While the economy continued its downward spiral this year, the IT industry was cluttered with mergers and acquisitions, many of which were met with resistance and controversy. As the big technology companies got bigger, startups were consumed.
Naysayers are dining on a healthy portion of crow.
The hotly contested merger of Hewlett-Packard Co. and Compaq Computer Corp. topped the list of technology takeovers in 2002. The deal was met with staunch opposition from HP's namesake, Walter Hewlett, who made a last-ditch effort to stave off the deal by issuing a letter to voting shareholders stating that HP would be better off strengthening its own business rather than trying to conquer the IT world. He also called for HP CEO Carly Fiorina's resignation if the merger failed. However, the deal passed by an estimated 45 million votes last April, creating one of the largest technology providers in the world.
Another acquisition that came under the industry's microscope was IBM's $3.5 billion buyout of PricewaterhouseCoopers Consulting (PwC). It was reported that HP was in talks to acquire the consulting firm but passed on the deal two weeks prior to IBM's purchase.
One expert said the market was not ready for the flood of technology startups that made the scene this year.
"What we saw [in 2002] was a number of startups that had promising technology started to run out of gas," said Michael Karp, senior analyst for Enterprise Management Associates Inc.
Karp said that as a result of the down economy and overcrowded technology landscape, many IT companies were able to make good acquisitions.
He pointed to Sun Microsystems Inc.'s acquisition of storage switch startup Pirus Networks as an example of a good technology deal. Similarly, Brocade Communications Systems Inc. bought its own switch startup in Rhapsody Networks in order to speed time to market with storage virtualization technology.
Karp said resistance to mergers and acquisition in IT often has less to do with business than it does with human nature. "Many people are inherently nervous when it comes to change."
After a nine-month hiatus from shopping for technology companies, networking juggernaut Cisco returned to the hunt in 2002 and acquired a number of private companies, including HammerHead Networks Inc. and Navarro Networks Inc.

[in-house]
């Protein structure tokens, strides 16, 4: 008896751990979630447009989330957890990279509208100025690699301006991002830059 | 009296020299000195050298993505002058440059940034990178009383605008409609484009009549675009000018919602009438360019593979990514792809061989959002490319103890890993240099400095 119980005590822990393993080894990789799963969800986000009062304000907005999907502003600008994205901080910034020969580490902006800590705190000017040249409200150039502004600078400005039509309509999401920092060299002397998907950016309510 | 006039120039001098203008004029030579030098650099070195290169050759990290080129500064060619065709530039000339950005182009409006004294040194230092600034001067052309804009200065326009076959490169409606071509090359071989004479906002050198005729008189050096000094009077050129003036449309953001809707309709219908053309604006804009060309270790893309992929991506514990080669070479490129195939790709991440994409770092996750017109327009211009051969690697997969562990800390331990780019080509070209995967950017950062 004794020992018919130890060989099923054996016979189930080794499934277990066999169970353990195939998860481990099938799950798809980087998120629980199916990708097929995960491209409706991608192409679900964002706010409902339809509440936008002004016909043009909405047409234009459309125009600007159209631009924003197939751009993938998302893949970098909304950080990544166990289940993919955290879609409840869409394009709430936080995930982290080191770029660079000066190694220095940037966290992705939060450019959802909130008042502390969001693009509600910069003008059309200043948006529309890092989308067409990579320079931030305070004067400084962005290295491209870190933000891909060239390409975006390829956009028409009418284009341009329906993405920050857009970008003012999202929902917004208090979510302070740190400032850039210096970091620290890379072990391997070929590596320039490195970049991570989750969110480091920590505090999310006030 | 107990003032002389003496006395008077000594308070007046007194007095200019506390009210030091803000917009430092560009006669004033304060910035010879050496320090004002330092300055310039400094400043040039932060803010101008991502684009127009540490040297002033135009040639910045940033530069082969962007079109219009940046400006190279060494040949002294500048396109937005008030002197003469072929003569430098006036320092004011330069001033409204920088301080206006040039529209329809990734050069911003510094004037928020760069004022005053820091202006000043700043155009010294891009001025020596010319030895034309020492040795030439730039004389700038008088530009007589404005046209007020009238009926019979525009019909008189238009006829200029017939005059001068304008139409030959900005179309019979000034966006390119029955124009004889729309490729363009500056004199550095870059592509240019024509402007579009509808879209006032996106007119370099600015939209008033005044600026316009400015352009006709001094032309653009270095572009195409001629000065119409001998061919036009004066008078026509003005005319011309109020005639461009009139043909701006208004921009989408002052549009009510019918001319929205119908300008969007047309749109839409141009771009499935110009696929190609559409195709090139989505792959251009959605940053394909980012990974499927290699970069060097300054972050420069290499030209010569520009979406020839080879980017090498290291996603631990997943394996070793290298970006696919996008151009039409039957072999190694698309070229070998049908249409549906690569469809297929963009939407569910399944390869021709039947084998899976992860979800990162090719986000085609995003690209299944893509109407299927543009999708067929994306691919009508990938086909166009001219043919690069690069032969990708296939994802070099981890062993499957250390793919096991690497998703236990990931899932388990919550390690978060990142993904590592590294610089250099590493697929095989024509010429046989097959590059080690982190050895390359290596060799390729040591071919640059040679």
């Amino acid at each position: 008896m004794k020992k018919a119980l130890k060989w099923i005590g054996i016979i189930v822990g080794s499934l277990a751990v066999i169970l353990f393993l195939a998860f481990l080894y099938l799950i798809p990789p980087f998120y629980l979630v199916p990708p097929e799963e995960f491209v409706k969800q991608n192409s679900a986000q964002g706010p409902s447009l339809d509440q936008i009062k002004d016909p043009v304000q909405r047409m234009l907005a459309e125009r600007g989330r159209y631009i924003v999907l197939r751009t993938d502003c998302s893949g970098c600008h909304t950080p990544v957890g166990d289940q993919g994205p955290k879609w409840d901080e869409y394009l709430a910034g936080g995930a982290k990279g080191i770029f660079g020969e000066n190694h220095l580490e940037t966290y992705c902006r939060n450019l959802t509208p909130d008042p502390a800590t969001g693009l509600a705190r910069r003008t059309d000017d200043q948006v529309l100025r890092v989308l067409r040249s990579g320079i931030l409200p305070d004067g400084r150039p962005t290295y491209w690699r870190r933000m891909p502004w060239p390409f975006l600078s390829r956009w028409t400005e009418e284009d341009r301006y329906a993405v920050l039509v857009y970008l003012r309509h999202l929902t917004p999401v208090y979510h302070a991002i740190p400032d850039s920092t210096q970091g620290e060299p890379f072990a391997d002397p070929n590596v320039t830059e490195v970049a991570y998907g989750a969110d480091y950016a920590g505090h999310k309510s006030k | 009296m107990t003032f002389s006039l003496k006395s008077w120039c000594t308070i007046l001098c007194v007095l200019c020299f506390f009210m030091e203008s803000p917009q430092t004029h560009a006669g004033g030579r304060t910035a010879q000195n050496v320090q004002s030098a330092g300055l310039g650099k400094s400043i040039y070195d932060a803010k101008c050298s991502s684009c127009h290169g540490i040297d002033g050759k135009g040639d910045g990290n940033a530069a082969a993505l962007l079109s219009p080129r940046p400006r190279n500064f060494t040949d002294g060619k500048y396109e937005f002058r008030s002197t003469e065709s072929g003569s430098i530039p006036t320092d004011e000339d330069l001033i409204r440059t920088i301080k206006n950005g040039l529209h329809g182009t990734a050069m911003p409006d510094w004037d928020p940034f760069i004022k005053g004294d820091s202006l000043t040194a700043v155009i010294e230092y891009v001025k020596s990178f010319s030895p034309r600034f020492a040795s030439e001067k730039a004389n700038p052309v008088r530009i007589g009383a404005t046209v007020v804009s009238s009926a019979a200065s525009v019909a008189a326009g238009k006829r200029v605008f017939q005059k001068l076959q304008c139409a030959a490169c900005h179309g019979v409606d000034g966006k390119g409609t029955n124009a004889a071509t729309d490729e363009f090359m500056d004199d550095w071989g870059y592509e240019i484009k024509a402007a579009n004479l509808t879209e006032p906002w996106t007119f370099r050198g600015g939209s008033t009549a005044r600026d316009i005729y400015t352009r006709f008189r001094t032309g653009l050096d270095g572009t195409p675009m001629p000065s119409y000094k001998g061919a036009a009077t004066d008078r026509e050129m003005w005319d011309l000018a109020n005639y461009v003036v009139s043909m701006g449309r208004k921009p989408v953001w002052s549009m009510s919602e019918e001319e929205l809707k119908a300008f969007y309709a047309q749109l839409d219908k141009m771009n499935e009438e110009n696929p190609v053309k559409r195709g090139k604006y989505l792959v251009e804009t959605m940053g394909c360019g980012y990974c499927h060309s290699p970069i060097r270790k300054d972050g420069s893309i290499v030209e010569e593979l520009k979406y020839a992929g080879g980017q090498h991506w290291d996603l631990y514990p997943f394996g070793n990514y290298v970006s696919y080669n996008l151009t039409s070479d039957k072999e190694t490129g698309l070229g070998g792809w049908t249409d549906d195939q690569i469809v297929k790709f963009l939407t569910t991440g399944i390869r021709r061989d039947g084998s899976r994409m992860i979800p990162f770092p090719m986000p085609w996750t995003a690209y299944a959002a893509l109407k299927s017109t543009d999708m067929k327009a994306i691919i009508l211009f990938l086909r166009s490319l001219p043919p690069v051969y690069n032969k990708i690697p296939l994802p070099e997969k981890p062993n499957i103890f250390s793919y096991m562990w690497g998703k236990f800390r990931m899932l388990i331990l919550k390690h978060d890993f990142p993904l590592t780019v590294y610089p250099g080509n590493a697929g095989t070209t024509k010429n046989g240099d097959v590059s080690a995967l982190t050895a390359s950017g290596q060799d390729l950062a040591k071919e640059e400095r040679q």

The company that stands watch from the corner of your PC screen went on a shopping spree of its own in 2002. Symantec, best known for its Norton Antivirus software, picked up managed security service provider Riptech, intrusion-detection system vendor Recourse Technologies, virus alert and media company SecurityFocus and monitoring company Mountain Wave. The wave of acquisitions had some analysts wondering if the company had bitten off more than it could chew, but the company continued to buck the market with positive financial results after fleshing out its product line through the acquisitions.
On the software side of things, Microsoft shelled out $1.45 billion for Danish ERP software maker Navision, giving it more software traction in Europe. The company also acquired XDegrees, a small company known for its secure peer-to-peer technology, in an effort to boost Microsoft's .NET Web services plans.
Web services was the name of the game for Novell Inc. as well in 2002, with the company's $212 million acquisition of SilverStream Software in June. SilverStream makes an extended J2EE-based development, integration and deployment platform.
Customer relationship management (CRM) developer PeopleSoft gobbled up the technology leftovers from bankrupt product configuration software maker Calico Commerce Inc. and added Calico's product configuration features to its own CRM and supply chain management offerings. PeopleSoft also got personal in 2002 by adding Annuncio Technology's online personalization functionality to its CRM software suite.
Last September saw another company on the precipice of bankruptcy offload technology in 2002, with BMC Software Inc. as the beneficiary. For $350 million, Peregrine Systems Inc. sold to BMC its Remedy Corp. business and IT Service Management, Customer Service and Support solutions, as well as its Action Request System development platform.
So what will the playing field look like in 2003? Since it is dependent upon customers' opening their wallets for new technologies, Karp said the IT industry will begin to recover slowly in 2003 as IT budget restrictions begin to ease.
"Recovery is to a large degree a function of the macroeconomic issues," he said. "We will certainly see some recovery in IT budgets, although it's not going to be big. The pendulum is starting to swing again."
He did warn that users will continue to be a lot more circumspect in their purchases causing a sluggish economic recovery. Let us know what you think about the story. E-mail Kevin Komiega, News Writer
FOR MORE INFORMATION:Analysts sound off on merger Users cheer BMC's purchase of Remedy Novell buys SilverStream, and a strategy Internal woes rock Brocade, but Rhapsody buy expected to help